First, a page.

Wednesday, January 31, 2018

No quick fixes. No cookie-cutter solutions.

One of the primary reasons I have never been able to sell my ideas or build business support is that I've never put together a "cookie-cutter" type program design that companies could use to build and sustain a strategy that helps kids from high poverty areas move through school and into jobs and adult responsibilities.

Instead, I've built a library of information and ideas and encouraged people to spend time reading, reflecting and building a long-term commitment to the types of work needed to be done over many years.  Unfortunately, that's not what many social problem solvers and CSR leaders are looking for. They want quick fixes and short term proof of results.

I read an article yesterday that points to this problem and talked about how difficult it is to scale ideas that work in one place, or in a laboratory environment, to many other places.  I hope you'll take time to read it then read more of what I write below and in other articles on this blog.

This graphic shows three concepts that I've focused on for a long time.

At the far right is a "mentoring kids to careers" graphic that shows the 12 years of support needed to help a youth in a high poverty neighborhood move through school and into jobs and careers.

In the middle is a graphic where I used the Thomas Edison process of inventing a light bulb, then an industry that made electricity available throughout the world. Raising kids is not a science. Every kid is different. The family and community environment is different for each youth, and often constantly changing.  Building tutor/mentor programs that help connect extra adults and  youth, has some of the same challenges.  Great programs are needed in all high poverty neighborhood, posing a huge challenge for funders and city planners.

At the right is a systems thinking approach to problem solving, which I've borrowed from articles by Gene Bellinger.   This process focuses on learning everything we can about a problem and possible solutions before we design our own program.  It focuses on this process as a cycle that repeats each year, building on what we learned from our own experiences, and what we keep learning from others. My web library is intended to support this process.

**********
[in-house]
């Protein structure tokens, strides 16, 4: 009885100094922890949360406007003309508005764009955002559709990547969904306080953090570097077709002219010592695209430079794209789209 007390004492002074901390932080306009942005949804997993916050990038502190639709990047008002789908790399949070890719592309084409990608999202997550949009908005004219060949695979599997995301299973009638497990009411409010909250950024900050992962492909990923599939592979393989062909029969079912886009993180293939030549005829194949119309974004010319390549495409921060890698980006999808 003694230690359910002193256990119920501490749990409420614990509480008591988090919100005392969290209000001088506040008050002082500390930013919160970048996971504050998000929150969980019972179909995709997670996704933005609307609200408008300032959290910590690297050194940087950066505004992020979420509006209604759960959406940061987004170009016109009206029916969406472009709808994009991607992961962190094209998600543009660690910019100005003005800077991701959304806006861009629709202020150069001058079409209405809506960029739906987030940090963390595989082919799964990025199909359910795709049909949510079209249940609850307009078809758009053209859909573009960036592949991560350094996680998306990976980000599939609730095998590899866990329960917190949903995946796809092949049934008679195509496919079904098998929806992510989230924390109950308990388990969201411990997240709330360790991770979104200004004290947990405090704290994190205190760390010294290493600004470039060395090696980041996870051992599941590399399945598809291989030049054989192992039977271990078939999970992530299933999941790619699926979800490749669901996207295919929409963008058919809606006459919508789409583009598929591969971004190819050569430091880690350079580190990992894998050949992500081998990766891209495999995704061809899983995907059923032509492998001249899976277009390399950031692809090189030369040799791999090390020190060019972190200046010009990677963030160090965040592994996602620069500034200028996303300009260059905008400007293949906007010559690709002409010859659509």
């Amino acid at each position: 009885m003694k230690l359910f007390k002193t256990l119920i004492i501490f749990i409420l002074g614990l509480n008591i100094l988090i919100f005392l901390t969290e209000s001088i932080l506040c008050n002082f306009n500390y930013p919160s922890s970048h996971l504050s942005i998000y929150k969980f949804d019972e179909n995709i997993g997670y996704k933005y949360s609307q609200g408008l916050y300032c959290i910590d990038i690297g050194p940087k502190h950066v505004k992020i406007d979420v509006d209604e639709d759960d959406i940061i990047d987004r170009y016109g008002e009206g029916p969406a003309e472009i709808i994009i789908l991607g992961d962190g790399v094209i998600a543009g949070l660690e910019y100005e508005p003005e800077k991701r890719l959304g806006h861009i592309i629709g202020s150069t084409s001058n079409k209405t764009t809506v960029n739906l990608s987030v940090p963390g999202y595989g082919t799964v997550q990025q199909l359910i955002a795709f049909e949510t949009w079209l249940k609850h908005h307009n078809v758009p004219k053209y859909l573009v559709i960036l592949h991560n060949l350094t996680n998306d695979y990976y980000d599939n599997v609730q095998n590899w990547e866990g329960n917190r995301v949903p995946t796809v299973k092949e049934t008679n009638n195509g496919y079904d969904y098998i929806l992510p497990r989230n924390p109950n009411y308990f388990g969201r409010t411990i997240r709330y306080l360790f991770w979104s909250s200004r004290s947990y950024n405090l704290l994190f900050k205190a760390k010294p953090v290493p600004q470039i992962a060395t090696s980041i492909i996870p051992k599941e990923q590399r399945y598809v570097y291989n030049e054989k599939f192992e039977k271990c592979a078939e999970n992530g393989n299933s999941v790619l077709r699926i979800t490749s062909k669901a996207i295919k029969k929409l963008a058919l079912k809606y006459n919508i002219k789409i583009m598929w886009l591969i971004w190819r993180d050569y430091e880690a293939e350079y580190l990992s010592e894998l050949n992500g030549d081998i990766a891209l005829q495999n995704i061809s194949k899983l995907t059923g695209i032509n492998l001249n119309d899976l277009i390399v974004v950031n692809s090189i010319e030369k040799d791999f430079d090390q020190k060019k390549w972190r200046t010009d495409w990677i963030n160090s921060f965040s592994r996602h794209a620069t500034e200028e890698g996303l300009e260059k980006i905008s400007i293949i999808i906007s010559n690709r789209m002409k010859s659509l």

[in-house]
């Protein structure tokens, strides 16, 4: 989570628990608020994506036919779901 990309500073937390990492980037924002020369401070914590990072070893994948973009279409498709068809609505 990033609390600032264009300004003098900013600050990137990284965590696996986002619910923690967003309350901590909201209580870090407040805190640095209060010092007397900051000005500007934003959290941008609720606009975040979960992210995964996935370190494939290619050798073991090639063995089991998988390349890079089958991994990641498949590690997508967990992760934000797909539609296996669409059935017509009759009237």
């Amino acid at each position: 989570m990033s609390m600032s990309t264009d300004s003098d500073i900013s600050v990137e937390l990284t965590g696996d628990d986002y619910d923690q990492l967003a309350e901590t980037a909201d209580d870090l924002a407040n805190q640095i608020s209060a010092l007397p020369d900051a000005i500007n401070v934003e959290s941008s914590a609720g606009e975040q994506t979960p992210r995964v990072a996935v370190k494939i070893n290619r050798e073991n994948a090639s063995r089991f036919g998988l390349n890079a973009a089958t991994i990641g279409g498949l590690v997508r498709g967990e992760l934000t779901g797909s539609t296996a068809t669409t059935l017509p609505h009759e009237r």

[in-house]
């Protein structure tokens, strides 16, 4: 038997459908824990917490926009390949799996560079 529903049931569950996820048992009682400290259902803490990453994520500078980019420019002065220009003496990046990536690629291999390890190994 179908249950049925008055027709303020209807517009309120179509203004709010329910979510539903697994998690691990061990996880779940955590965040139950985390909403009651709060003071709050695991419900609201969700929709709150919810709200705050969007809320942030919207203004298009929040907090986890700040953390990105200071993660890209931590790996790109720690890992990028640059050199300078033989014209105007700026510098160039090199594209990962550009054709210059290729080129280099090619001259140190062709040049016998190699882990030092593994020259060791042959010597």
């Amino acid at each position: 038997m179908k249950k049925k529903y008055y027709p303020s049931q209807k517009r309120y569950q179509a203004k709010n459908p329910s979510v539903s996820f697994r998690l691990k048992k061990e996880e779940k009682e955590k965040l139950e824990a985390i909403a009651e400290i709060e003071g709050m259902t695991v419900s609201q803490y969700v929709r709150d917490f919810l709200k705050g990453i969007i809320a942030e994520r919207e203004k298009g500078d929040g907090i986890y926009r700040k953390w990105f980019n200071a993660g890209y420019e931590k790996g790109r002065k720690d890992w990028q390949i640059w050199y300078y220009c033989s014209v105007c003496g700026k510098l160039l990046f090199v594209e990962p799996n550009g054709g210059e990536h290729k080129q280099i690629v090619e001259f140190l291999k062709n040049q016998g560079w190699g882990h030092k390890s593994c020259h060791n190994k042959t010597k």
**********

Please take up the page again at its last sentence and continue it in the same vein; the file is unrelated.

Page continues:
Here's another visualization of my "mentoring kids to careers" graphic, In this case I compare raising a child to building a sky-scraper. In one case builders use extensive, complex blueprints to show work that needs to be done from the first step to the last step. Everyone doing the work needs specific skills and needs to be paid.

While my graphics show a vision for helping kids grow up, and s how some age-level actions that might support this journey, parents, teachers and youth program leaders need the flexibility to innovate and adopt their efforts to the specific needs of individual children at different stages on this journey. there is no blueprint for raising  kids, and the funding for paying everyone needed in this process is almost non-existent.

As you read the article that I pointed to above (here's the link again), think of how much flexibility is needed by those raising kids as they follow the "blueprints" and examples of others.

I met with the leader of a business association foundation yesterday and shared some of my thinking. I pointed to this page on the Tutor/Mentor Institute, LLC site, showing leadership strategies that need to be adopted in every industry, in universities and in hospitals across the country.  I encouraged him to appoint a "get it done" person to work with me, and do the reading, research and thinking, so that his group could build this strategy and set an example for other industries.

That invitation is open to leaders in every industry. Here's my Linkedin page and my Twitter feed. Connect with me.

If you value what I'm writing about and the library of ideas I host, then visit this page and become a contributor to help me do this work.

update 2/1/2018 - In the links section on the left side of this blog I point to many of my web sites and also point to a few sites hosted by others that I value. One is titled "From Poverty to Power". Here's an article that is related to the link I pointed to in the above article.

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